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CEC in the Fresno Bee

Fresno County youth face an uncertain future. We need their voices to guide us | Opinion

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Should we listen to youth? According to Alexander Hamilton, “The fabric of American Empire ought to rest on the solid basis of the consent of the people. The streams of national power ought to flow immediately from that ... original fountain of all legitimate authority.” Does the “consent of the people” include youth? Are they capable of civic intelligence? Do they know themselves and their community well enough to make informed decisions and contribute to the common good? Students have this capacity, if they learn democratic skills and American civic values to govern themselves and their community, with opportunities for guided practice, solving real problems and serving those in need. Should they be included in the “original fountain of all legitimate authority?”

From 1999 to 2010, Jim Coiner and John Minkler led the Fresno County Youth Service Council, sponsored by the Fresno County Superintendent of Schools and local school districts. This included an annual Youth Summit at Wonder Valley Ranch. Council members led and supported many civic engagement projects to solve problems facing youth in the Central San Joaquin Valley. At the 2001 Summit, then-County Superintendent Peter Mehas challenged the council to facilitate a gathering of 750 youth at the Fresno Convention Center to respond to the terrorist attack of 9/11. The result was a commitment by students to defend American values by preventing any hate crimes against students from the Middle East. At the end of that school year, Dr. Mehas reported no hate crimes in county high schools.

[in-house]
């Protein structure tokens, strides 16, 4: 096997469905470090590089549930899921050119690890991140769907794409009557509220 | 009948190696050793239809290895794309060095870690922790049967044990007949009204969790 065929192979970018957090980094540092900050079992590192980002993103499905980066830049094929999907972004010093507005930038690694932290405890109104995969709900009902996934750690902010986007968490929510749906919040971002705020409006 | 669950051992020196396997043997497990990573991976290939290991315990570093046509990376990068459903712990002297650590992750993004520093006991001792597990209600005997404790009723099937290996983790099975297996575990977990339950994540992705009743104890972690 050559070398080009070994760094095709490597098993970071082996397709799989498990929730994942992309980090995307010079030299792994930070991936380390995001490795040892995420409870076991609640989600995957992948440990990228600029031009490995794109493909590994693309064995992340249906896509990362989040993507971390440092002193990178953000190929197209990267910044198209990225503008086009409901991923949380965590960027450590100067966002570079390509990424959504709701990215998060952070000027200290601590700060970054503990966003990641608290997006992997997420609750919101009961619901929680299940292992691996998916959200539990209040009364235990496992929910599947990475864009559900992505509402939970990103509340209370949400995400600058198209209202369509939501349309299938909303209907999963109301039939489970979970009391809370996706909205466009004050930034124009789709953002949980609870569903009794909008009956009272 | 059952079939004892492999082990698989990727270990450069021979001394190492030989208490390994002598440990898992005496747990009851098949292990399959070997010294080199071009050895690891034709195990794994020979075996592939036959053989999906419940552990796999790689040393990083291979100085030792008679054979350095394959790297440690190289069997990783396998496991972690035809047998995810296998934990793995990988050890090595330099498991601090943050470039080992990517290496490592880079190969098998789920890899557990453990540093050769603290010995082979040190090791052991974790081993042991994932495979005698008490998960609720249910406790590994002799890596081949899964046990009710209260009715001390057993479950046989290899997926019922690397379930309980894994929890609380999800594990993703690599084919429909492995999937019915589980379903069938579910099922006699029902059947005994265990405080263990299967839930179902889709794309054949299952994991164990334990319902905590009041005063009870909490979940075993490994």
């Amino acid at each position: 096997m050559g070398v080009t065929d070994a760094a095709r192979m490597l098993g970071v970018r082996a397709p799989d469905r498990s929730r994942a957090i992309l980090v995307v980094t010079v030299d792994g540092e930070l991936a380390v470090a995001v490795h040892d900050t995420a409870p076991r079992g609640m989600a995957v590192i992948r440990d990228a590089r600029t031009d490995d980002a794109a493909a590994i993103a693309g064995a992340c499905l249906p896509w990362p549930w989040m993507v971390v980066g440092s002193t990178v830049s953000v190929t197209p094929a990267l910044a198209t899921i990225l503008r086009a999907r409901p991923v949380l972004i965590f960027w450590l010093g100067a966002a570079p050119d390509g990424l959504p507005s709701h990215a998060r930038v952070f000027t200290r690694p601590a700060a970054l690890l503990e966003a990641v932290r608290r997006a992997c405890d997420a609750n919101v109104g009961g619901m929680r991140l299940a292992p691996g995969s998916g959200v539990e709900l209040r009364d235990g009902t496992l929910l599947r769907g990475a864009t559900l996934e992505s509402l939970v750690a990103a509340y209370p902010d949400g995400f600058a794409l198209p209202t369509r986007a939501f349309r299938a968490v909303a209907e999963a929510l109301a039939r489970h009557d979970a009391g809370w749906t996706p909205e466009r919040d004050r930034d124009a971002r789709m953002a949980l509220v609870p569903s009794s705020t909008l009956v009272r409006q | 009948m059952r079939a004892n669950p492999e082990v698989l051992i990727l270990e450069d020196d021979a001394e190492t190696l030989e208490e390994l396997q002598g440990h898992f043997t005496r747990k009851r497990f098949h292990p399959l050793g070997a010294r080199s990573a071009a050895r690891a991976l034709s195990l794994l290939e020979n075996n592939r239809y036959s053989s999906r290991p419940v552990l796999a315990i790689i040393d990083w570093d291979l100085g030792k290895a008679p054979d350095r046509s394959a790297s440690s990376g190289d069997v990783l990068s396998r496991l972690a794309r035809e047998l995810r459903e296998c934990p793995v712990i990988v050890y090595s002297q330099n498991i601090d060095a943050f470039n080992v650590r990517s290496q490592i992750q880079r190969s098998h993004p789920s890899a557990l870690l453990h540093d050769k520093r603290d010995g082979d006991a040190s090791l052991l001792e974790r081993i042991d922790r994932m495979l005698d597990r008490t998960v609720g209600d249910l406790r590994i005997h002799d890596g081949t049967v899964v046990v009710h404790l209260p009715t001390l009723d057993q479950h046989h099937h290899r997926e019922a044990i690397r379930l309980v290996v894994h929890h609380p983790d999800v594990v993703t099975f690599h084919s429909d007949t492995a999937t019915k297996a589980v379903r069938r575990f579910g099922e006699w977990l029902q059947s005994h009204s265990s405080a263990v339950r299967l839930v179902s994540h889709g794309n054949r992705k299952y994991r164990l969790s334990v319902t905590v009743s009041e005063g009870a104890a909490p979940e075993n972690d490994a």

At the 2008 Youth Summit, students identified the dropout crisis as their primary issue, with almost 1/3 of students dropping out before graduation. They got a grant from State Farm Insurance for $72,340 to engage youth across California in dialogues about this crisis and what students proposed for solutions. Their dropout dialogue took place over four days with about 300 students and 20 expert advisors. Council leaders presented their recommendations to California Superintendent of Schools Jack O’Connell.

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